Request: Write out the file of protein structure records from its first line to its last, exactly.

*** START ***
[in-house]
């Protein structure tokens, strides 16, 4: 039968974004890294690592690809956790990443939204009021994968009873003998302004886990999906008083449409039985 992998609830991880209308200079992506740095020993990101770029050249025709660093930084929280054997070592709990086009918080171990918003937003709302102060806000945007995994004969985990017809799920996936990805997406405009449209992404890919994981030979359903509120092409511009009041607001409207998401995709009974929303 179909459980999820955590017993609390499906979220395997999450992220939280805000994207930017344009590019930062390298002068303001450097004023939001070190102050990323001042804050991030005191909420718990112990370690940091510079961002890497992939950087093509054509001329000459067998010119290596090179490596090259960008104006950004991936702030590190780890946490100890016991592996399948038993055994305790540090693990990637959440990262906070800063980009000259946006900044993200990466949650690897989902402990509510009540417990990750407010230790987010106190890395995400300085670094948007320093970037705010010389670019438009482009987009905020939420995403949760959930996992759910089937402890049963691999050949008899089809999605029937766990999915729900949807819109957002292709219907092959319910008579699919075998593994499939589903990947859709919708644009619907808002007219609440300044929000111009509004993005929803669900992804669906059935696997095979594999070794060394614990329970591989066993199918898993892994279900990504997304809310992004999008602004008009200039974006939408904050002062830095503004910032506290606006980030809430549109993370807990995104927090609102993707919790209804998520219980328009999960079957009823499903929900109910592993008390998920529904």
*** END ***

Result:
[in-house]
């Protein structure tokens, strides 16, 4: 039968974004890294690592690809956790990443939204009021994968009873003998302004886990999906008083449409039985 992998609830991880209308200079992506740095020993990101770029050249025709660093930084929280054997070592709990086009918080171990918003937003709302102060806000945007995994004969985990017809799920996936990805997406405009449209992404890919994981030979359903509120092409511009009041607001409207998401995709009974929303 179909459980999820955590017993609390499906979220395997999450992220939280805000994207930017344009590019930062390298002068303001450097004023939001070190102050990323001042804050991030005191909420718990112990370690940091510079961002890497992939950087093509054509001329000459067998010119290596090179490596090259960008104006950004991936702030590190780890946490100890016991592996399948038993055994305790540090693990990637959440990262906070800063980009000259946006900044993200990466949650690897989902402990509510009540417990990750407010230790987010106190890395995400300085670094948007320093970037705010010389670019438009482009987009905020939420995403949760959930996992759910089937402890049963691999050949008899089809999605029937766990999915729900949807819109957002292709219907092959319910008579699919075998593994499939589903990947859709919708644009619907808002007219609440300044929000111009509004993005929803669900992804669906059935696997095979594999070794060394614990329970591989066993199918898993892994279900990504997304809310992004999008602004008009200039974006939408904050002062830095503004910032506290606006980030809430549109993370807990995104927090609102993707919790209804998520219980328009999960079957009823499903929900109910592993008390998920529904």